On Stimming and Autism

If you you have a child “on the spectrum” then you have probably heard of “stimming” and if you’ve heard of “stimming” you’ve probably also heard of “quiet hands.” First, you should know what stimming is. For someone who is “typical” the best way to understand the concept is to think of when you twirl your hair, tap your pencil, bounce your leg rapidly, etc. We associate these types of behavior with being nervous and do them to calm ourselves down and help us focus. For someone who has Autism, this type of behavior is intensified and pretty easily identified. Some people with Autism stim in several different ways, i.e. spinning, twirling, flapping hands, pacing, running back and forth, jumping up and down in a single area. All of these are done for long periods of time, meaning much longer than a “typical” person would twirl their hair, bounce their leg, etc. My son, for example, spends about 75% of his day jumping or engaged in some other type of stimming behavior. Here is an example of a stimming behavior:

When this video was taken, my son had not yet been diagnosed with Autism. I had no idea why he was behaving this way. I had never heard of “stimming.” A little over a year after this video was taken, he was diagnosed with Autism. Here is one more example of a stimming behavior:

This is actually a good example of two types of stimming behavior (jumping and pacing/running back and forth). And just for good measure, here is one more example of a stimming behavior:

So, now that you know a what “stimming” actually looks like, let’s get to the true purpose of this post. So today, while scrolling through my Facebook news feed, I found a post from the Autism Society of America. The post was a link to another writer’s blog post entitled, “10 Things Every Teacher Should Know About Autism” by their guest blogger Ron Sandison.

Here is a link: 10 Things Every Teacher Should Know About Autism

Let me save you some time. The article is good, except for a couple of questionable “opinions.” Here is the “opinion” that bothers me the most:

“Children with autism may display stimming behavior. When you bite your nails, tap your pencil, or twirl your hair, you are engaging in the behavior pattern called stimming. This behavior with children of autism can include flapping their hands up-and-down, pacing in circles, rocking back-and-forth, or spinning their whole body. Autistic stimming can be a hindrance by prohibiting the child from interacting with peers” (#6).

The problem with this can easily be cleared up with this response from a “random” Facebook commenter named Michael Rock. His comment was as follows:

“Stimming is not a hindrance. It is a necessary comforting tool for many people with autism. Telling an autistic person to not stim is like telling a blind person not to use a cane or a deaf person not to use sign language.”

I have read numerous articles on all sides of the debate about stimming behavior, but you know what I’ve found? It doesn’t matter what articles say should or should not be done when speaking about stimming. What matters the most is what my son needs. My son uses stimming as a method for interacting with a world where he has little to no voice. This is why we don’t dare use “quiet hands” as a method to stop him. If I stop him from stimming, for him, it’s like I’ve stopped him from breathing. He doesn’t stop stimming because I tell him to stop or because I physically stop him. (I actually don’t do that unless I absolutely have to because it’s not good for him). Each time that I have felt the need to stop him from stimming, i.e. the neighbors who live below us complain about his jumping, I am faced with a never ending battle. Why? Because he needs to stim. I agree wholeheartedly with Mr. Rock because I have seen my son. He’s happy when he’s jumping. He’s content playing in the salt. The alternative is for him to attempt to run away or “wander” from his caretakers or have a complete meltdown because he’s being over or under stimulated and can’t interact with the world around him in a way that is comfortable for him.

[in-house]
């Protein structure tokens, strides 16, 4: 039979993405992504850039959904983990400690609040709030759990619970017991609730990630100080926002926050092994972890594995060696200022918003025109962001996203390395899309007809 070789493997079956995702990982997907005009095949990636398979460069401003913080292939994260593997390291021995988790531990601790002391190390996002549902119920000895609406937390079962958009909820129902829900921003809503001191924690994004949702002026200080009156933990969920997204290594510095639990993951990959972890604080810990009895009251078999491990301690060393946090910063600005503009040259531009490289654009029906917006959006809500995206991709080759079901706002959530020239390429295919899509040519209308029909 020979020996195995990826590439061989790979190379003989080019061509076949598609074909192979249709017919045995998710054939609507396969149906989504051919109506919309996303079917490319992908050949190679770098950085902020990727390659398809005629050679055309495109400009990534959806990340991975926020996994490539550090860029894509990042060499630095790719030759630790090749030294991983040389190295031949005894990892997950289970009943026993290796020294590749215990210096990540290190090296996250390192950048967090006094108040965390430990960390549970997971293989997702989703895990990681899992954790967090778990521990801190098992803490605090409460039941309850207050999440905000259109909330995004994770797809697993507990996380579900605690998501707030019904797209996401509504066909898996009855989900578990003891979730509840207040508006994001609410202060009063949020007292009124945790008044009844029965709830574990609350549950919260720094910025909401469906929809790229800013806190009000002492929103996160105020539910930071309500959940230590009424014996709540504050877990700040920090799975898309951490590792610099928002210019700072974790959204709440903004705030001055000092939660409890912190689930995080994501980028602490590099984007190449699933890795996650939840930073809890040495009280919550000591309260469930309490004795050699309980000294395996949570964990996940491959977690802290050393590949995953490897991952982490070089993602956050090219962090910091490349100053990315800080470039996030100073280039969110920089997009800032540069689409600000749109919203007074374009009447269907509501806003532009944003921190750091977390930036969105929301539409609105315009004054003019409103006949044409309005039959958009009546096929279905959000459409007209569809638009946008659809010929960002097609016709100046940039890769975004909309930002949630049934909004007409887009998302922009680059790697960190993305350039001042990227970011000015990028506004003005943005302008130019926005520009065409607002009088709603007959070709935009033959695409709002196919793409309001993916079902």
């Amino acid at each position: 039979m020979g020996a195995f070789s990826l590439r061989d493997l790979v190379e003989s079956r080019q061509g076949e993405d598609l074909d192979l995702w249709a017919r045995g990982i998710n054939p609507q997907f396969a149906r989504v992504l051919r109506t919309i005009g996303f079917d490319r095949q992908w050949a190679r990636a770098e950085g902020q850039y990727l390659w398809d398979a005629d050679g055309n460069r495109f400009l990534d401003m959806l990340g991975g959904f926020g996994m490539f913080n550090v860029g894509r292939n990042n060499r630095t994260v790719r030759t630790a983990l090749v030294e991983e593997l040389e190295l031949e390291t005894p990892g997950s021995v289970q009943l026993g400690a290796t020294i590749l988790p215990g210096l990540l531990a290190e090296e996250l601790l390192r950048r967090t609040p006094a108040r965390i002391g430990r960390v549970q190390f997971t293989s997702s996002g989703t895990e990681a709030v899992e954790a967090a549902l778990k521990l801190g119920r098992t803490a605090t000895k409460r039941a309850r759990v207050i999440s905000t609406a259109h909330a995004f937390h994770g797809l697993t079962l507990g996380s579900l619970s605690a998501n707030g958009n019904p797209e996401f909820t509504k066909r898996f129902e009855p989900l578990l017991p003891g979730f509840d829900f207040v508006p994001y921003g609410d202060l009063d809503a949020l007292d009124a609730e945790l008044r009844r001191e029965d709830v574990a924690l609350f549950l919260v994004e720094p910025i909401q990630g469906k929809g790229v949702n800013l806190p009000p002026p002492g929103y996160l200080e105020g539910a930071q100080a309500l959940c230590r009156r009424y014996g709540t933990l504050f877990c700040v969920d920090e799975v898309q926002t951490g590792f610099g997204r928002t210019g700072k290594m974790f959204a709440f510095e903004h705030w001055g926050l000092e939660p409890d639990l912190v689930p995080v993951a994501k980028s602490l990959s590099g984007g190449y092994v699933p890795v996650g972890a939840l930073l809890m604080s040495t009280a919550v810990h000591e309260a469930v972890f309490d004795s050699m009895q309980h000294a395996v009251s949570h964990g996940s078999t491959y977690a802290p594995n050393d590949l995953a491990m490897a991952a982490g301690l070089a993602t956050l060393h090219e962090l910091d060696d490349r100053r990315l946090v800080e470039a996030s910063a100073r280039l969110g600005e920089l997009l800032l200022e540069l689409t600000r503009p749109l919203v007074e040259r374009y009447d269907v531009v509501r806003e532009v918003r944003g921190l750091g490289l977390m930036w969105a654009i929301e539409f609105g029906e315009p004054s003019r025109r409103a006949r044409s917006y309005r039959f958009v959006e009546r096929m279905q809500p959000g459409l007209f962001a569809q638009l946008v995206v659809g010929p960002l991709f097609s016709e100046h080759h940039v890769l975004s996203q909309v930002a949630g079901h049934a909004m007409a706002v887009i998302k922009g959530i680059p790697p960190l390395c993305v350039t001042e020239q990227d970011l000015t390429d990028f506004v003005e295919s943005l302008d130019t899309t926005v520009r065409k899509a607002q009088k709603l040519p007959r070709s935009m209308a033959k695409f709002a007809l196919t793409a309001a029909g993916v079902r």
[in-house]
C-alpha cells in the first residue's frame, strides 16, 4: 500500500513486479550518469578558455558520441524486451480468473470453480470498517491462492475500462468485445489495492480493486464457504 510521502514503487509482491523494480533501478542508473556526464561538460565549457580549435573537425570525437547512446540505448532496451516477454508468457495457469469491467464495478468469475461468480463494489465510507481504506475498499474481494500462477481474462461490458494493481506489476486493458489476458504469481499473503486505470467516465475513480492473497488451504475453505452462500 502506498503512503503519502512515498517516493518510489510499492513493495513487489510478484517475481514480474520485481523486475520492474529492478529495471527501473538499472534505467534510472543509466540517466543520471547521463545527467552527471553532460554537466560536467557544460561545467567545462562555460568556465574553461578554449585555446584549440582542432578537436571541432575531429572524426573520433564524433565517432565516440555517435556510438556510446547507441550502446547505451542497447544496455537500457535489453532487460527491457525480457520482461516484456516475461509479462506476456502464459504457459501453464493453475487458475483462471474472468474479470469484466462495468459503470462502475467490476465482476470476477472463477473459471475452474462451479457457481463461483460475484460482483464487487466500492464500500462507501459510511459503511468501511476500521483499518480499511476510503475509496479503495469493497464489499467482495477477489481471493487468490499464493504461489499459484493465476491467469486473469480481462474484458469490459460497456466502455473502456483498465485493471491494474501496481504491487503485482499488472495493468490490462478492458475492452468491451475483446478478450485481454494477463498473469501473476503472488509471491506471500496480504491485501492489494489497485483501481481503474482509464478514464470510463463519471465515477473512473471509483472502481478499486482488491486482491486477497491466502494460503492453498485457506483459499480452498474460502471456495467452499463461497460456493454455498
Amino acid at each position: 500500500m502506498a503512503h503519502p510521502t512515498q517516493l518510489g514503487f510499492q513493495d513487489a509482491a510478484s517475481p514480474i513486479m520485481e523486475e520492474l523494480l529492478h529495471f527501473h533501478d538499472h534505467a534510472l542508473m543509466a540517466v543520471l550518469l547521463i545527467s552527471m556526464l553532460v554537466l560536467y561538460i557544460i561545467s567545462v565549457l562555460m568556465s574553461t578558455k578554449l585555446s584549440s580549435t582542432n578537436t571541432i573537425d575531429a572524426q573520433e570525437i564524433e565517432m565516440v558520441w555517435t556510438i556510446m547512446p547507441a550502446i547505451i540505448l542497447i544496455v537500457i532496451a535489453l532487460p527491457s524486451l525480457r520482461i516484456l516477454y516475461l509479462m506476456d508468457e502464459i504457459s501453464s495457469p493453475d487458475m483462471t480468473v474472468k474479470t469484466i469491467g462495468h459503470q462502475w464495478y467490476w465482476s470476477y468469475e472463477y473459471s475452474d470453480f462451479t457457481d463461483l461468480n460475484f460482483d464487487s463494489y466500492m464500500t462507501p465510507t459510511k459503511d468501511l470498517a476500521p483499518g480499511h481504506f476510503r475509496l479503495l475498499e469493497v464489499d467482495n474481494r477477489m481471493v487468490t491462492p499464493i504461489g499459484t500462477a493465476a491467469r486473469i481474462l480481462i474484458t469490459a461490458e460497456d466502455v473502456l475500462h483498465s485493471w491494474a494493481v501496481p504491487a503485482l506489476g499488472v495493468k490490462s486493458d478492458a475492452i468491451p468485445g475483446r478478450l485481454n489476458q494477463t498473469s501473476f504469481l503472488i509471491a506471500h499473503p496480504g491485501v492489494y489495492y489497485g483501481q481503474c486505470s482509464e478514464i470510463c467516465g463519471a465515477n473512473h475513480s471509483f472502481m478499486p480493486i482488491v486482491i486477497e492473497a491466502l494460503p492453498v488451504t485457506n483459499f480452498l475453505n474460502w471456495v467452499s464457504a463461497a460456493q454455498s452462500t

Perhaps you have met someone who is completely annoyed by stimming behaviors. These people don’t understand Autism. Consider this: What if everything around you was way too loud and you could hear everything, but you couldn’t tune it out? Would this bother you? This is what it’s like for someone with Autism. They deal with this issue by stimming. If you couldn’t hear, you would find a way to communicate. If you couldn’t see, you would find a way to get around. This is the same concept for people who have Autism and stim, so instead of judging and complaining to your neighbors because their child is “different” in a way that you don’t understand, perhaps educating yourself would be more productive. Currently the CDC says that 1 in 68 children have an Autism Spectrum Disorder. That is a very high number and it baffles me that more people aren’t educated as a result, but that’s the fact, so the best way to combat discrimination like this: Autism Speaks Letter on the Reginald Latson Case is to educate ourselves and everyone around us.


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